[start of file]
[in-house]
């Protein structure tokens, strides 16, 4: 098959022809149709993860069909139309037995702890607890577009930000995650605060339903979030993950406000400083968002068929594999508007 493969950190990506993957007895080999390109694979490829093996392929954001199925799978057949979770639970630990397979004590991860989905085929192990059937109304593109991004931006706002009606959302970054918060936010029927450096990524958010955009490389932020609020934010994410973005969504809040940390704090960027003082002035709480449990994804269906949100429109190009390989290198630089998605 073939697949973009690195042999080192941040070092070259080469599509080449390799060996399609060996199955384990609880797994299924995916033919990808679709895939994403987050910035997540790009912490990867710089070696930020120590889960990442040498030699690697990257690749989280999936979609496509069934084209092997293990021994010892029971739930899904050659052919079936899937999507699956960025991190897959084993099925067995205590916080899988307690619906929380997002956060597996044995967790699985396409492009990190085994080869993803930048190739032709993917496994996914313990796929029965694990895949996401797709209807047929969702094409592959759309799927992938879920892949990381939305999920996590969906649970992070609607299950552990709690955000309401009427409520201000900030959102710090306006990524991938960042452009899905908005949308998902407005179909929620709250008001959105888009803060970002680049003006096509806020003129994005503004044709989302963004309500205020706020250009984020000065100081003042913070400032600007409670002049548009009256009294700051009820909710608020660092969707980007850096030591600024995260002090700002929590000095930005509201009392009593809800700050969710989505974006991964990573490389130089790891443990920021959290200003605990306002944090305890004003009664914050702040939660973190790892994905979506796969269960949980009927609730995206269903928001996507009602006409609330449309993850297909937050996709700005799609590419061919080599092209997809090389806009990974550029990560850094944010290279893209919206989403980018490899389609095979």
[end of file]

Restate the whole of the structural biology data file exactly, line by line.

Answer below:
[in-house]
């Protein structure tokens, strides 16, 4: 098959022809149709993860069909139309037995702890607890577009930000995650605060339903979030993950406000400083968002068929594999508007 493969950190990506993957007895080999390109694979490829093996392929954001199925799978057949979770639970630990397979004590991860989905085929192990059937109304593109991004931006706002009606959302970054918060936010029927450096990524958010955009490389932020609020934010994410973005969504809040940390704090960027003082002035709480449990994804269906949100429109190009390989290198630089998605 073939697949973009690195042999080192941040070092070259080469599509080449390799060996399609060996199955384990609880797994299924995916033919990808679709895939994403987050910035997540790009912490990867710089070696930020120590889960990442040498030699690697990257690749989280999936979609496509069934084209092997293990021994010892029971739930899904050659052919079936899937999507699956960025991190897959084993099925067995205590916080899988307690619906929380997002956060597996044995967790699985396409492009990190085994080869993803930048190739032709993917496994996914313990796929029965694990895949996401797709209807047929969702094409592959759309799927992938879920892949990381939305999920996590969906649970992070609607299950552990709690955000309401009427409520201000900030959102710090306006990524991938960042452009899905908005949308998902407005179909929620709250008001959105888009803060970002680049003006096509806020003129994005503004044709989302963004309500205020706020250009984020000065100081003042913070400032600007409670002049548009009256009294700051009820909710608020660092969707980007850096030591600024995260002090700002929590000095930005509201009392009593809800700050969710989505974006991964990573490389130089790891443990920021959290200003605990306002944090305890004003009664914050702040939660973190790892994905979506796969269960949980009927609730995206269903928001996507009602006409609330449309993850297909937050996709700005799609590419061919080599092209997809090389806009990974550029990560850094944010290279893209919206989403980018490899389609095979």